Highlight Your Skills With a Fashion Portfolio
Whether you’re applying to fashion school, hoping to make it onto the next season of Project Runway, or are self-taught designer hoping to take your sewing and/or designing to the next level, you will need a fashion portfolio.
Photo via Craftsy instructor Sandra Betzina
Here are 5 tips for creating your fashion portfolio:
1. First and foremost, do your research.
If you’ll be using your portfolio for a specific purpose (like applying to fashion school), make sure you understand the portfolio requirements. These will vary by program, and it truly won’t matter how awesome your work is if it isn’t what they want to see. Follow the requirements exactly! If you are showing your portfolio in person, feel free to bring additional examples (just know that they might not get looked at).
2. Then, find something to hold your portfolio.
This can be a three-ring or presentation binder. You can spend a great deal of money on a gorgeous, custom presentation binder, but that’s not necessary (or a good use of funds) for someone just starting out. However, presentation does matter, so try to find something that makes a good first impression.
Another option is to digitally package your portfolio on a CD or on a personal Web site. A Web site is a good option because it’s easy to keep up-to-date with your latest designs. Even if you have no coding or Web design skills, you can create a professional looking site. Look for a service that offers easily customized designs and a drag-and-drop editor, such as Squarespace.
You might also want to look into Web sites like Pinterest and Polyvore. Pinterest is a great way to organize your work (and get it seen by lots of people), and Polyvore is useful tool for styling looks.
Better yet, have both physical and digital versions of your portfolio.
Polyvore offers great ideas for styling
3. Next, you’ll need good quality photographs of your finished garments.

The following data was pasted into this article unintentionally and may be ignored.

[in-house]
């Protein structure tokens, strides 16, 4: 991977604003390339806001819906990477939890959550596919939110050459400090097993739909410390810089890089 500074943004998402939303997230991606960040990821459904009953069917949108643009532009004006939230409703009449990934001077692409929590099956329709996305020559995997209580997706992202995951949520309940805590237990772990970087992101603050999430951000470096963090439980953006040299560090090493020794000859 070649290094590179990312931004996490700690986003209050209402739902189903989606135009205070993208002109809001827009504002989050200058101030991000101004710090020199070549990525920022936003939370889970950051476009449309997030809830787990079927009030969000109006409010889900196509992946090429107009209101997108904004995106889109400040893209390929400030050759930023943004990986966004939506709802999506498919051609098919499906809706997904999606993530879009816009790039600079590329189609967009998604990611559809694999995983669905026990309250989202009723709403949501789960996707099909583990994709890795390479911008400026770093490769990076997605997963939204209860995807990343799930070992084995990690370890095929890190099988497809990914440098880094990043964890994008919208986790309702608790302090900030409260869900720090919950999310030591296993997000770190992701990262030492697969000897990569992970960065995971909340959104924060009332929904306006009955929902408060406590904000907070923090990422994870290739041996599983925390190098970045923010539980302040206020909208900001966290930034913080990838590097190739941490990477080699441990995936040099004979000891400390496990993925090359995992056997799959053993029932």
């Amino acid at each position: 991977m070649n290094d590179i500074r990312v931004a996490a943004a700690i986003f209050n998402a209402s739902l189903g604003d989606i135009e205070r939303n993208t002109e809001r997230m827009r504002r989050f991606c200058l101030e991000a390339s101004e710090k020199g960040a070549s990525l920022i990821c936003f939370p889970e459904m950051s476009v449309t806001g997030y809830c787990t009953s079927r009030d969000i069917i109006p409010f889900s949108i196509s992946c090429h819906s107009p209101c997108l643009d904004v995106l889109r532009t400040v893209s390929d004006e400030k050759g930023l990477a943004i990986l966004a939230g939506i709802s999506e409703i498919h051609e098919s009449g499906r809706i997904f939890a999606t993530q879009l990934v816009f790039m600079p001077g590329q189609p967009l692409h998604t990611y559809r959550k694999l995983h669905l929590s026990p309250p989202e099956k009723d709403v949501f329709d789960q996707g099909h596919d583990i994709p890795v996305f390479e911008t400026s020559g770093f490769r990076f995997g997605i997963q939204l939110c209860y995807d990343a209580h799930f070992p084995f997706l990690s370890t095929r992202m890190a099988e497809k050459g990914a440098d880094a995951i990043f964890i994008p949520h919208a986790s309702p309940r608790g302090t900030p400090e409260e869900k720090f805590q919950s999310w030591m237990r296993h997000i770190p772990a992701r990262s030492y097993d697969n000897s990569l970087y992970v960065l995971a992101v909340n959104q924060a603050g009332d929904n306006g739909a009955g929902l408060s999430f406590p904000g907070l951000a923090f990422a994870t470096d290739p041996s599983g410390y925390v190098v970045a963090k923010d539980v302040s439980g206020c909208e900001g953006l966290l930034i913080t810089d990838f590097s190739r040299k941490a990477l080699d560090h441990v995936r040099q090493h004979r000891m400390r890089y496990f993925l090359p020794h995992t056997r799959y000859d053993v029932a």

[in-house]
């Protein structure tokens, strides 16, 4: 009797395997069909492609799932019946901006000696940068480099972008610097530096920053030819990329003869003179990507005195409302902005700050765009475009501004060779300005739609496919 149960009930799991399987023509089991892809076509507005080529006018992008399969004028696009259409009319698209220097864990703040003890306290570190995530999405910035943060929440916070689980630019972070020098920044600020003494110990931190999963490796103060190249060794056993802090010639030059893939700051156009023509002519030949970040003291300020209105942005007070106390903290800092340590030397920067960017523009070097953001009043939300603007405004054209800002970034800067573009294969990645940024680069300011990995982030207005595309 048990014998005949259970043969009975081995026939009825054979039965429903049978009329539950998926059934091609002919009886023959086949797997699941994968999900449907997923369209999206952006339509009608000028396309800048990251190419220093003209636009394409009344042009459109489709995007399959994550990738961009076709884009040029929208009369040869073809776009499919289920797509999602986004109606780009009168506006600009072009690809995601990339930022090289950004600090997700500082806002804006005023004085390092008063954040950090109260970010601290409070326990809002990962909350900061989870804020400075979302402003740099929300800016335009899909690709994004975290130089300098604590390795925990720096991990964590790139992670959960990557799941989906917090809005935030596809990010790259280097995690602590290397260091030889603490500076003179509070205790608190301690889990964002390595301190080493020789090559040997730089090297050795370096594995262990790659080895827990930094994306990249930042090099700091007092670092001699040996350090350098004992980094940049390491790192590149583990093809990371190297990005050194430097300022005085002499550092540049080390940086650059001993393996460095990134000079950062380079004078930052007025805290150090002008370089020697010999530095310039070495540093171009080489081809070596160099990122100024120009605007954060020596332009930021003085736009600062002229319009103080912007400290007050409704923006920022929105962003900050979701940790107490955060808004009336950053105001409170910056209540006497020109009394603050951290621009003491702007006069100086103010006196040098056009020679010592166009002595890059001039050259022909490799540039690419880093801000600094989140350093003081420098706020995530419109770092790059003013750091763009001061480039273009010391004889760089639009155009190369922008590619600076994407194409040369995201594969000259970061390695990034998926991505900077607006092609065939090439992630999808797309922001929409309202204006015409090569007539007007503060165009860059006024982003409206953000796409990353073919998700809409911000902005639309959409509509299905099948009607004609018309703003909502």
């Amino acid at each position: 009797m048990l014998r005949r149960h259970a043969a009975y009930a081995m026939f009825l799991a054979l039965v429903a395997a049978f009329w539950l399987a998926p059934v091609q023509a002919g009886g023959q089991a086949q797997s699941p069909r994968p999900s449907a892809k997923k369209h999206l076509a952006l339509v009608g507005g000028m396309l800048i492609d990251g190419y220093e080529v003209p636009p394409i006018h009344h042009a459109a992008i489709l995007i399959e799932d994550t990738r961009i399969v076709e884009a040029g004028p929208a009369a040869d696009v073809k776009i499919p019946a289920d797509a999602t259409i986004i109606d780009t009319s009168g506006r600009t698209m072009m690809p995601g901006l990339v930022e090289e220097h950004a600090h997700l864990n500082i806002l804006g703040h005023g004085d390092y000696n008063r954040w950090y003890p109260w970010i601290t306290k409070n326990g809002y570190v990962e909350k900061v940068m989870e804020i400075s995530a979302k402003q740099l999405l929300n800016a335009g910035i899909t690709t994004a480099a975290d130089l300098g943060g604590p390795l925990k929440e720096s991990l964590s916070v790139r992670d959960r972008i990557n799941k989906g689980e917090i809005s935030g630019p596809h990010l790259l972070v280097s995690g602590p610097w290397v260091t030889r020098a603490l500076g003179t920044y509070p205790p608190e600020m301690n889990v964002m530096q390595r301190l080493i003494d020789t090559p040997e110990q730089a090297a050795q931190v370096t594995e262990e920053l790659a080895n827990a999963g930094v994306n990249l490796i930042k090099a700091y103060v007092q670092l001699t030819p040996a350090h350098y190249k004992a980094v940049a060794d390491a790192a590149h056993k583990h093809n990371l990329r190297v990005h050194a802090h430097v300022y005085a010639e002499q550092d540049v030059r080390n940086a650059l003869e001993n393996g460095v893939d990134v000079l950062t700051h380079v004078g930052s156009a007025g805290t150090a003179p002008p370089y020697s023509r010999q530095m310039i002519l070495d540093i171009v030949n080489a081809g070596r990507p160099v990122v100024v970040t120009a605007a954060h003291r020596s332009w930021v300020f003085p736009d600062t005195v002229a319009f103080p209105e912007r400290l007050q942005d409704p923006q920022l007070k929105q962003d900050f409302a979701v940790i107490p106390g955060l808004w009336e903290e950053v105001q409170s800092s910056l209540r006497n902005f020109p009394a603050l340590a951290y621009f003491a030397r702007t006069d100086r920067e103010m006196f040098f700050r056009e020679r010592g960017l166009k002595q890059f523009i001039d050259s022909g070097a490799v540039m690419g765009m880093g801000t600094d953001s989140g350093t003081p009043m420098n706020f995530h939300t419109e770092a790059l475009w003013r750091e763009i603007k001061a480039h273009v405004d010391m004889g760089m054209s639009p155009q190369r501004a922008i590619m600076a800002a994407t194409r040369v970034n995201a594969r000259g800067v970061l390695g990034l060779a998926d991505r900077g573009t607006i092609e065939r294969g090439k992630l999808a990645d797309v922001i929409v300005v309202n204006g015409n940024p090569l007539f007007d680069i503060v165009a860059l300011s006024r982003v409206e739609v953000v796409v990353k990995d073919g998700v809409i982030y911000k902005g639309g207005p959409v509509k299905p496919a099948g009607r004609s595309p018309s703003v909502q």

Again, this is an area where you can spend a lot of money hiring models and a professional photographer to showcase your creations, but it’s not necessary for new designers. Think outside the box and enlist friends to help you out by modeling, photographing or styling your looks.
Another option is to barter services with someone. Perhaps there’s a photographer also looking to build their portfolio, who would be happy to shoot your looks, or a model willing to accept a custom-made dress as payment. You could even shoot the photographs yourself (Craftsy has a great selection of photography classes if you need to pick up a few pointers). Either way, the photographs should highlight the construction and detail of your garments.
If you’ve used couture techniques in your garment, for example, highlight those specific details to showcase your mastery of the technique.
4. Once you have photos in hand, edit the number of garments you will include in your portfolio.
Less is more! Five amazing garments will have a bigger impact on their own than when they are mixed in with five not-so-great garments. A good number to shoot for in your portfolio is 25 to 30 looks, but no one will expect a young designer to have quite so many. Don’t forget to also include your original design sketches and fabric swatches.
5. Finally, put everything in order.
Start off with your strongest look, and save the second-strongest for last. This makes your best work more memorable than by sticking them in the middle or leading with all of your best work. Try to create a flow and story throughout the portfolio as much as possible.
Even if you’re content just being a home sewist, don’t discount keeping track of your designs and showing off your work. It’s so important to document your life and the things that are important to you. Your children, grandchildren and great-grandchildren will be fascinated by evidence of your hobby years from now, so keep your fabric swatches, pattern notes and photographs of your designs for posterity’s sake! And don’t forget that you can add your designs to Craftsy and share with the community in the Projects section.